Grounding Detatched Garage Circuit

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Old 12-18-14, 06:49 PM
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Grounding Detatched Garage Circuit

My house was built in the 1950's. The panels were recently updated (before I moved in this past summer) with 240V AND 120V service. Almost every breaker on the 120V panel is a GFCI breaker. Some wiring in the house has been updated, but the detached garage has older 2-conductor wiring running underground from the panel into the garage and up into a junction box. The box has a pair of ungrounded (2-prong) receptacles and then the wiring continues to a pair of switches and overhead lighting. I'd like to update the receptacles at the junction box to three-prong grounded, so that I don't need to use an adapter for a shop light, power tools, etc. The garage circuit is on a 20 amp GFCI breaker. Is it possible (or even necessary) to ground this circuit from the box to a ground rod? Or would it be just as well to update the receptacles to three prong with an open ground since the circuit is on a GFCI breaker? I had an electrician come take a look at the home when I moved in, and apparently having either the first receptacle in a circuit be a GFCI unit, or putting the entire circuit on a GFCI breaker is up to code where I live.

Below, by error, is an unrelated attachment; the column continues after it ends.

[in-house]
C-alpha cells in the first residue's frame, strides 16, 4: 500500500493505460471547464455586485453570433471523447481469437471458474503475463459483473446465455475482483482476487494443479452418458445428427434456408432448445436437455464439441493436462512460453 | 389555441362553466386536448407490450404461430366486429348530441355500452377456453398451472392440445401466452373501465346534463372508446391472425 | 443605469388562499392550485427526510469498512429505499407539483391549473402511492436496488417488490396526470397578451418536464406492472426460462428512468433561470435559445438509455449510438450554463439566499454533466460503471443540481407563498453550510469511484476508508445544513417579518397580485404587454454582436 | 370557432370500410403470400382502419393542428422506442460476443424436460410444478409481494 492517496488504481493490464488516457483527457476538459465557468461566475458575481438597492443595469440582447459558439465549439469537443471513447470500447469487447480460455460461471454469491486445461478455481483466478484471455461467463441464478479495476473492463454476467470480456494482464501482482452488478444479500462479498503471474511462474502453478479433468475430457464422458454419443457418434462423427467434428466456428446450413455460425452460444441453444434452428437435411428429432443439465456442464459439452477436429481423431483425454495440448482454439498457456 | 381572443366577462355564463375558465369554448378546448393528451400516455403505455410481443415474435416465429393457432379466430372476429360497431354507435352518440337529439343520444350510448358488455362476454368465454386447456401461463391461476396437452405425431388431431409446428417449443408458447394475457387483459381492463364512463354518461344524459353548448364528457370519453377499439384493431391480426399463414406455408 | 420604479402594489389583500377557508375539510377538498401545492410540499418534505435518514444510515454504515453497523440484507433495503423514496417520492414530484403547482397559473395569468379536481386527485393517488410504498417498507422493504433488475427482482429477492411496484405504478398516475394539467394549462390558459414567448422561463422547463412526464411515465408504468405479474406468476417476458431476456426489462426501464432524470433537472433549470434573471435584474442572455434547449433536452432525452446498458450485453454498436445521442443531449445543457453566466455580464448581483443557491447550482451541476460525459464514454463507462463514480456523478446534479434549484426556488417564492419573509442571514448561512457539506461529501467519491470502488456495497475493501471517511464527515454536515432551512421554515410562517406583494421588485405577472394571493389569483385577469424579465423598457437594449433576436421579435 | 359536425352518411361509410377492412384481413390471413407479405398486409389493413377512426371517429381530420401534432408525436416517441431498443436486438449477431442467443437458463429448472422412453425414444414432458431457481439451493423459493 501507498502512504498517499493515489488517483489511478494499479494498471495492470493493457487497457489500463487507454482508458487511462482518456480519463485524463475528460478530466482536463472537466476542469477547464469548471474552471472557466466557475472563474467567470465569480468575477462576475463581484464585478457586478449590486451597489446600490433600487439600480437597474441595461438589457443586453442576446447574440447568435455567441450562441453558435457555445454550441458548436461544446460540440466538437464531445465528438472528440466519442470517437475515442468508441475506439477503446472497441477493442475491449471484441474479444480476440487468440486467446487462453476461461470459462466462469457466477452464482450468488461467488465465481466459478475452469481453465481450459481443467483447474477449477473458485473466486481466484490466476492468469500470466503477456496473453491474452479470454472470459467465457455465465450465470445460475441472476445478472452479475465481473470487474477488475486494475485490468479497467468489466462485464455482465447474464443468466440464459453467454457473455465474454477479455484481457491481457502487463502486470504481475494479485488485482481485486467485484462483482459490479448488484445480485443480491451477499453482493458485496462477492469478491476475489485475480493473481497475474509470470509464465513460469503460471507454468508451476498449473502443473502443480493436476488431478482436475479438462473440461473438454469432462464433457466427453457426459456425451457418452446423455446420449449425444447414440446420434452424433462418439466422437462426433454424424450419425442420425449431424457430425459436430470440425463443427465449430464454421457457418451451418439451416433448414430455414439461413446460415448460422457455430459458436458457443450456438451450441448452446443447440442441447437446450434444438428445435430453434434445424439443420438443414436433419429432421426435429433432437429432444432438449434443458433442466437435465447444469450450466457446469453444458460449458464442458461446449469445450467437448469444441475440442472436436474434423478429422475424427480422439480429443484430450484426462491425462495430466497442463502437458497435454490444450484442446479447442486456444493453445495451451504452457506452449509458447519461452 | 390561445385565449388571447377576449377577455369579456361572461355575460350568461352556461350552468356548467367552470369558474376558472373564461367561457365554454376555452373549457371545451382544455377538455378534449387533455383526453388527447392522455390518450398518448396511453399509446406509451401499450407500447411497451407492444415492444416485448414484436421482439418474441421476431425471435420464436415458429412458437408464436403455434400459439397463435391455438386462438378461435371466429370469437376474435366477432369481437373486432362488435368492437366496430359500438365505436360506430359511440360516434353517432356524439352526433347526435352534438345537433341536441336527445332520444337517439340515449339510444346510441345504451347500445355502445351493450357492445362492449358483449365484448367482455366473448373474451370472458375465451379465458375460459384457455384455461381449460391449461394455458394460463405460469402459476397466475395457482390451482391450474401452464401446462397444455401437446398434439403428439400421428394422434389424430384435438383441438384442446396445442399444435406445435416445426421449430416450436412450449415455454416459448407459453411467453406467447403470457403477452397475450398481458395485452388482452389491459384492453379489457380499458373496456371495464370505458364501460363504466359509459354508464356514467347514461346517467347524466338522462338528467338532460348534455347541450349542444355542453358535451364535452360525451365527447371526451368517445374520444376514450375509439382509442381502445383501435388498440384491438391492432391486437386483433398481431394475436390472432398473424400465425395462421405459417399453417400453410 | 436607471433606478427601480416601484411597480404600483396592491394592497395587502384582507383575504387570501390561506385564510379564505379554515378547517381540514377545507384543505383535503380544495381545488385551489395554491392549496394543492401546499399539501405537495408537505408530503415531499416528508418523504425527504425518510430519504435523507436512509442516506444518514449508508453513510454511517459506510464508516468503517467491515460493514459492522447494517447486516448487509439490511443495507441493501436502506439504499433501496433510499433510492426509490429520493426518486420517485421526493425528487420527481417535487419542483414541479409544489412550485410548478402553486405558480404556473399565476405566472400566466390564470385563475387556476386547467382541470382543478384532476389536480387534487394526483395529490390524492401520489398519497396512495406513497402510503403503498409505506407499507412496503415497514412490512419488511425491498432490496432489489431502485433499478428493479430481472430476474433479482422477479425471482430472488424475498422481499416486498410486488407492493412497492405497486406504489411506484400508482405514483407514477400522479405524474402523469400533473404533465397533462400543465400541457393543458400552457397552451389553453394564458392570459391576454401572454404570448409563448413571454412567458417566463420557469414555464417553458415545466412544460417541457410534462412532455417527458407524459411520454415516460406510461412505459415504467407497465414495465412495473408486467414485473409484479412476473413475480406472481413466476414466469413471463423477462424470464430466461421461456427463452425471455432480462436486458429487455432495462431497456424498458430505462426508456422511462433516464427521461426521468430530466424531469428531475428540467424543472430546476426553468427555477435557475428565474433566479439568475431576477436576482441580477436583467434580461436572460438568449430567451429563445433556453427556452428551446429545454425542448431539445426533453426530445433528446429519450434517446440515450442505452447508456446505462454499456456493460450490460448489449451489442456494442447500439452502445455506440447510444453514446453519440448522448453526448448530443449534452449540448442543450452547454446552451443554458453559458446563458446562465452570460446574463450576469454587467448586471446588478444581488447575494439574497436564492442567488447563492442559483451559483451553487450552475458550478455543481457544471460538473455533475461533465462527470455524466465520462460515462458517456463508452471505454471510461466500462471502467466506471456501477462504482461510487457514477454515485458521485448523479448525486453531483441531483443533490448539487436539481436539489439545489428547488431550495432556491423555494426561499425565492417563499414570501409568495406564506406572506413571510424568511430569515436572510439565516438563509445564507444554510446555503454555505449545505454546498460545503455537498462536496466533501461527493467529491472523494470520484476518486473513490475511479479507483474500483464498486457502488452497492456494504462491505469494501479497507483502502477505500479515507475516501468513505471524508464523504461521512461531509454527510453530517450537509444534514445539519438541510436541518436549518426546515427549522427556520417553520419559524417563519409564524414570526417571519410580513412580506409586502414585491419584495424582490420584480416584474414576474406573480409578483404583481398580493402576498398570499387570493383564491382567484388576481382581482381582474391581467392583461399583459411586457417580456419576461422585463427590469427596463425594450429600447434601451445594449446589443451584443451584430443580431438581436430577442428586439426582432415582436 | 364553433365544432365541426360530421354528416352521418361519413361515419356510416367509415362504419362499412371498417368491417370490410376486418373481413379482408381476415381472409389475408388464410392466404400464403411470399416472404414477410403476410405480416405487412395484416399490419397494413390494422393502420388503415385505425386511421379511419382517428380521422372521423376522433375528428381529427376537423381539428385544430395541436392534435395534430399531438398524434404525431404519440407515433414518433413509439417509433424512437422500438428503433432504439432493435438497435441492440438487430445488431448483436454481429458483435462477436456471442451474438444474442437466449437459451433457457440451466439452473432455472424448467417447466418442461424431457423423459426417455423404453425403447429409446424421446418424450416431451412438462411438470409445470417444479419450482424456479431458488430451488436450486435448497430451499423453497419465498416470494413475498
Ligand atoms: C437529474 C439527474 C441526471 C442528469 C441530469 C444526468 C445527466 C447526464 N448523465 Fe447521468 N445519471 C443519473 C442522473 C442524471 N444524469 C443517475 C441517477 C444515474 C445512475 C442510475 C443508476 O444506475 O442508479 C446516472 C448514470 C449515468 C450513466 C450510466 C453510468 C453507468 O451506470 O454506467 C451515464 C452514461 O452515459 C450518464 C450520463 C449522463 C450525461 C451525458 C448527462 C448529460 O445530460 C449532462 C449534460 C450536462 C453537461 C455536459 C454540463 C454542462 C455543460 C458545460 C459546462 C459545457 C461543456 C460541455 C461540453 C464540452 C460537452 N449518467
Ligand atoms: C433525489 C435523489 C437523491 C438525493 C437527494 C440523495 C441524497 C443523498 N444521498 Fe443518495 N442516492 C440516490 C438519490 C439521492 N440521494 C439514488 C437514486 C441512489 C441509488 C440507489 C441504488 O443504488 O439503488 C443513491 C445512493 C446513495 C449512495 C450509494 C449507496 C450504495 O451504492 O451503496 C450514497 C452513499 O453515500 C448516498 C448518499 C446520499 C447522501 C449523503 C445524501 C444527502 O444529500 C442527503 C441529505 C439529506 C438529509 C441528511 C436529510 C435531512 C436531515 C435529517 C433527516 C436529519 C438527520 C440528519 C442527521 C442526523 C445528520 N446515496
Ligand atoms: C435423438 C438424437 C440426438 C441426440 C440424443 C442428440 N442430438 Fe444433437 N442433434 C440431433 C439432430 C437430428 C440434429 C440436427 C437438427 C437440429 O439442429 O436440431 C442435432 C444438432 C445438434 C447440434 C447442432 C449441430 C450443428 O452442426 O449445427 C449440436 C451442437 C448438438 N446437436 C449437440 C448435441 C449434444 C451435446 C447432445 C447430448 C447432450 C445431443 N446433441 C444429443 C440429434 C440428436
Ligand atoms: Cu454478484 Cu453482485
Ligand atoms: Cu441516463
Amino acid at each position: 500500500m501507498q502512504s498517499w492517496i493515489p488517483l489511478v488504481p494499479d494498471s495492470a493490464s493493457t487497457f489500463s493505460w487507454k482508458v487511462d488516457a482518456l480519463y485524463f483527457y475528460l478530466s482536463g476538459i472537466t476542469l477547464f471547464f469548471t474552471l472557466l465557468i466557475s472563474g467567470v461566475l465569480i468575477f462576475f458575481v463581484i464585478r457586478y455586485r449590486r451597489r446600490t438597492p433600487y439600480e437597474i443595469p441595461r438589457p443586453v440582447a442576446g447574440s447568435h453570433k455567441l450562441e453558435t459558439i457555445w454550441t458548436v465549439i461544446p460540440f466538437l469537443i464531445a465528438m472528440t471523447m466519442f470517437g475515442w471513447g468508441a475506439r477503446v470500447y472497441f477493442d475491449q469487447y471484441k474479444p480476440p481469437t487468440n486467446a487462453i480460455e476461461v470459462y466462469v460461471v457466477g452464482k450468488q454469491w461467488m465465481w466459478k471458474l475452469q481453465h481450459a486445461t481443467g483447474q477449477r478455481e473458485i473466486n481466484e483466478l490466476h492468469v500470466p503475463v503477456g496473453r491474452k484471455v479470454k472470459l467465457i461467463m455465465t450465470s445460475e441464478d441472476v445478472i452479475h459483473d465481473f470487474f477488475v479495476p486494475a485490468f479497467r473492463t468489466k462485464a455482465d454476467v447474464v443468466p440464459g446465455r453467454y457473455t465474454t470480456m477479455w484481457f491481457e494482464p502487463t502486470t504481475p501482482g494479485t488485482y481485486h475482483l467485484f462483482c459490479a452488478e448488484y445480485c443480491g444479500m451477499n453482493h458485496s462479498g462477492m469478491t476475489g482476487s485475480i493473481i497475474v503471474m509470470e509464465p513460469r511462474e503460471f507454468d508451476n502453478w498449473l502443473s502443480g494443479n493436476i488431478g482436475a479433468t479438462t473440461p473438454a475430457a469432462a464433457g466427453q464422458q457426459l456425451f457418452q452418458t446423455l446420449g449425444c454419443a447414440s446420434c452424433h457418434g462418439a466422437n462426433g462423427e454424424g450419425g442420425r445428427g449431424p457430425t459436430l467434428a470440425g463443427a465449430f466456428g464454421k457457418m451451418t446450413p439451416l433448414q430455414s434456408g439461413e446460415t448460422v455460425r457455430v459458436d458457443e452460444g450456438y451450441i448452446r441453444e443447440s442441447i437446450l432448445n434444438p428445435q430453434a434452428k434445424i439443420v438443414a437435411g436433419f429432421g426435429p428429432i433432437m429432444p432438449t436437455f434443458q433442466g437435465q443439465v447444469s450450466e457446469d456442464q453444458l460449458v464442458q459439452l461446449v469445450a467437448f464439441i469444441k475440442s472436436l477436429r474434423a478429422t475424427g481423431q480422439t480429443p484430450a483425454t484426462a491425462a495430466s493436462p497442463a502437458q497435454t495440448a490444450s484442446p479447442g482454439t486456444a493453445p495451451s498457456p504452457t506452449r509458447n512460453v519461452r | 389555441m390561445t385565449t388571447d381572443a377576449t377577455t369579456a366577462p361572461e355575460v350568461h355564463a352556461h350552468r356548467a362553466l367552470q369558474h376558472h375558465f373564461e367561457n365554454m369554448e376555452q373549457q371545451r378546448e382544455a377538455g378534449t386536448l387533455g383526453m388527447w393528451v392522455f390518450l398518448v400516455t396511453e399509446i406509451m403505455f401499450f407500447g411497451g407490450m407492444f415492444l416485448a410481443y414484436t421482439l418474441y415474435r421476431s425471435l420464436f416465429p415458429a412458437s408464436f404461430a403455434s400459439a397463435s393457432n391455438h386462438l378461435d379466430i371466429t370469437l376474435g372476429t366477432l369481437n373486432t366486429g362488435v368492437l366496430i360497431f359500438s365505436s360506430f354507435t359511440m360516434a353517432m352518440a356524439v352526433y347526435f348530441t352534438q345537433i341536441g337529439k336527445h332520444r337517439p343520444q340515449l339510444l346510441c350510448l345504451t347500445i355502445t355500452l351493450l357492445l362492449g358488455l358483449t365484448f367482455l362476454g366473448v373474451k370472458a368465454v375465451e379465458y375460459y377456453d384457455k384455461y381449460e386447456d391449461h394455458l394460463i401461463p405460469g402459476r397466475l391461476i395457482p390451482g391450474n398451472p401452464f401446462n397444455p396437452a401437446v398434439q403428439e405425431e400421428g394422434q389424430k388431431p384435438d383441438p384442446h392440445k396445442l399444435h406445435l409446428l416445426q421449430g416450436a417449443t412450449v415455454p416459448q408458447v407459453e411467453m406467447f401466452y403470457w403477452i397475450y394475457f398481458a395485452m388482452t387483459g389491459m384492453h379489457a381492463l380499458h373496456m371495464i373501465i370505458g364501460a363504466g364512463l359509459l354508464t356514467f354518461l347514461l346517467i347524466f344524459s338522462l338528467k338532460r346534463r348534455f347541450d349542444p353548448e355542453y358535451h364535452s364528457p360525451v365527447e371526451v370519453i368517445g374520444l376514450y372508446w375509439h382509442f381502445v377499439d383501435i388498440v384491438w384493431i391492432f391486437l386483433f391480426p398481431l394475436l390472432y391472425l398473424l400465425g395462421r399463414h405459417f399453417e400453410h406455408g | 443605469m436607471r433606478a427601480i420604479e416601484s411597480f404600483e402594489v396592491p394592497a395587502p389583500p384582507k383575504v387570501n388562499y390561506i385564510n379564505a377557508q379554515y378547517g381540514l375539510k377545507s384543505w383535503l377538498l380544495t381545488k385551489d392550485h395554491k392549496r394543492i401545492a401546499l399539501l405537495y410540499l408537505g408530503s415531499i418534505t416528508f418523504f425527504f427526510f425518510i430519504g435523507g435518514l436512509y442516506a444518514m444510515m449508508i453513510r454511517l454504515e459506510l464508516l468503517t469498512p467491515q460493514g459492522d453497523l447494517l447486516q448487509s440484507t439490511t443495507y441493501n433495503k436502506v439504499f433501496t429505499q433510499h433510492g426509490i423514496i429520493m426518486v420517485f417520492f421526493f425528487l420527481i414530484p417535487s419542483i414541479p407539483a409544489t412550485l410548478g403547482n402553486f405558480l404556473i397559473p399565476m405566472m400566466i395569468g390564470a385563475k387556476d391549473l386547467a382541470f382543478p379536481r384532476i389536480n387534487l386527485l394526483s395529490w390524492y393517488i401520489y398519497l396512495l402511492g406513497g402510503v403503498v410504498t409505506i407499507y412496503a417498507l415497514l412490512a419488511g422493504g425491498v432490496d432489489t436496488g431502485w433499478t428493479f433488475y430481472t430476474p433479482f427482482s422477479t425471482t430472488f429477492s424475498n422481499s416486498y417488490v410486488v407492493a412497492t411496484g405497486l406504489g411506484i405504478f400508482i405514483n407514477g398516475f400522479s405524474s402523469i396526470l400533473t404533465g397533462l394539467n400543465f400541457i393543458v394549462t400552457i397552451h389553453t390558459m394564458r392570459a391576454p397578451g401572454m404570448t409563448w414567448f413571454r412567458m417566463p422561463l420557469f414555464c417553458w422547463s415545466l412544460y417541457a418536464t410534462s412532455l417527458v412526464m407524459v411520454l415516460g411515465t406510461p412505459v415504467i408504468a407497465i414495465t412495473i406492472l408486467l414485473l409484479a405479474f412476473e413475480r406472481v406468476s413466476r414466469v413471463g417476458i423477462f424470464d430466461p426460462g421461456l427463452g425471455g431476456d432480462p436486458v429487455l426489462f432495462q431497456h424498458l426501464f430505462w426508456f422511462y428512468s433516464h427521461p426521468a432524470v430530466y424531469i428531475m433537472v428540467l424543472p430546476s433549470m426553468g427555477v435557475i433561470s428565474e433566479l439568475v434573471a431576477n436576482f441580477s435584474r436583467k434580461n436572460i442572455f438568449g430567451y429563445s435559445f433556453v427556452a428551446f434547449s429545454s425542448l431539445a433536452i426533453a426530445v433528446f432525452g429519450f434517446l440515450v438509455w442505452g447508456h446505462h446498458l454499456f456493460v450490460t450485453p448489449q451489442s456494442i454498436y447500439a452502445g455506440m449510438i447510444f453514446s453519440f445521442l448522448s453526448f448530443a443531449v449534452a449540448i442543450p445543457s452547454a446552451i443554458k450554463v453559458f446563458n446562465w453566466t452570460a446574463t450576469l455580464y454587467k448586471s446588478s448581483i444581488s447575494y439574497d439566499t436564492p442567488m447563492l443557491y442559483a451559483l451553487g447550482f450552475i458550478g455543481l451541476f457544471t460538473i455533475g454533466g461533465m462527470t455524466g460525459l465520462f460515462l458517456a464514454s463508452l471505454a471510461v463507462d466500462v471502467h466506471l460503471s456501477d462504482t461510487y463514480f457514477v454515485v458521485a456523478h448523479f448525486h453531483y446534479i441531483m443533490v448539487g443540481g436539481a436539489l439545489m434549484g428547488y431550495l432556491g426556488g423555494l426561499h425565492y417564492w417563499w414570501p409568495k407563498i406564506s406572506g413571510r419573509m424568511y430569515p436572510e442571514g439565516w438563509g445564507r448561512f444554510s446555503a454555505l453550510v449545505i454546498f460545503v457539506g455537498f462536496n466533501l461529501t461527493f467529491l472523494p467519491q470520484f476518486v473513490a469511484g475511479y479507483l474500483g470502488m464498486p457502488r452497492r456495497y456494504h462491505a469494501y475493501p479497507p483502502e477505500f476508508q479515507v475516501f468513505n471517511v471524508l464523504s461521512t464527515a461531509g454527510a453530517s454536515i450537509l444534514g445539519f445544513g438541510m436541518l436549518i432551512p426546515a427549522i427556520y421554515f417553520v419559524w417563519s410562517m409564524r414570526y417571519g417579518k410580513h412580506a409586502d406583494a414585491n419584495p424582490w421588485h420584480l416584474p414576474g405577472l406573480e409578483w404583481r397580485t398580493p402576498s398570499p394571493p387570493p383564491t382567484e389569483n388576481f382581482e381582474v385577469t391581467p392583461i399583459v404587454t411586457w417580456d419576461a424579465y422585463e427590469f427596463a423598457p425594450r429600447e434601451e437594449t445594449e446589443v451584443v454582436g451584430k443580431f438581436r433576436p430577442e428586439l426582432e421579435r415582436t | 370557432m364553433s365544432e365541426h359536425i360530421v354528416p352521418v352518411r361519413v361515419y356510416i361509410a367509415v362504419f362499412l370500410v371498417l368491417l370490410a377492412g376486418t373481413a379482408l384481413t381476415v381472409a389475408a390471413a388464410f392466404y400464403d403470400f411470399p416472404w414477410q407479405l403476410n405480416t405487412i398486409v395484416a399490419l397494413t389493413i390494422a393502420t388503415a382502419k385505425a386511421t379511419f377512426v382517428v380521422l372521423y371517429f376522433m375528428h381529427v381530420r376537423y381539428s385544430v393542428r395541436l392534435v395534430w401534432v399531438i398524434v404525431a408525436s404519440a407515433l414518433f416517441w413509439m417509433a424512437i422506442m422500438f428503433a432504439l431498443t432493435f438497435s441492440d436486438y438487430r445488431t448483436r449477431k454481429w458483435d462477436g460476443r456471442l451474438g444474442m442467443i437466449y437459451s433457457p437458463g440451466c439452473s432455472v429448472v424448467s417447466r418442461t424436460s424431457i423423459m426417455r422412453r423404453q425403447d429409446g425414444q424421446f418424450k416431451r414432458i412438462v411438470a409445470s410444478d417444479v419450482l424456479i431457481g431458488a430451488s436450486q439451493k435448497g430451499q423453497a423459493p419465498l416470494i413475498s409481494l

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Old 12-18-14, 06:58 PM
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Is it possible (or even necessary) to ground this circuit from the box to a ground rod?
No and no plus a code violation.
Or would it be just as well to update the receptacles to three prong with an open ground since the circuit is on a GFCI breaker?
That would be the code approved way. Each receptacle would have to be marked GFCI Protected - No Ground. I would though be concerned how power was run to the garage and if the materials used were past their expected life span and a problem waiting to happen.
 
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Old 12-19-14, 12:39 AM
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The ground rod has nothing to do with the third prong on a receptacle.
 
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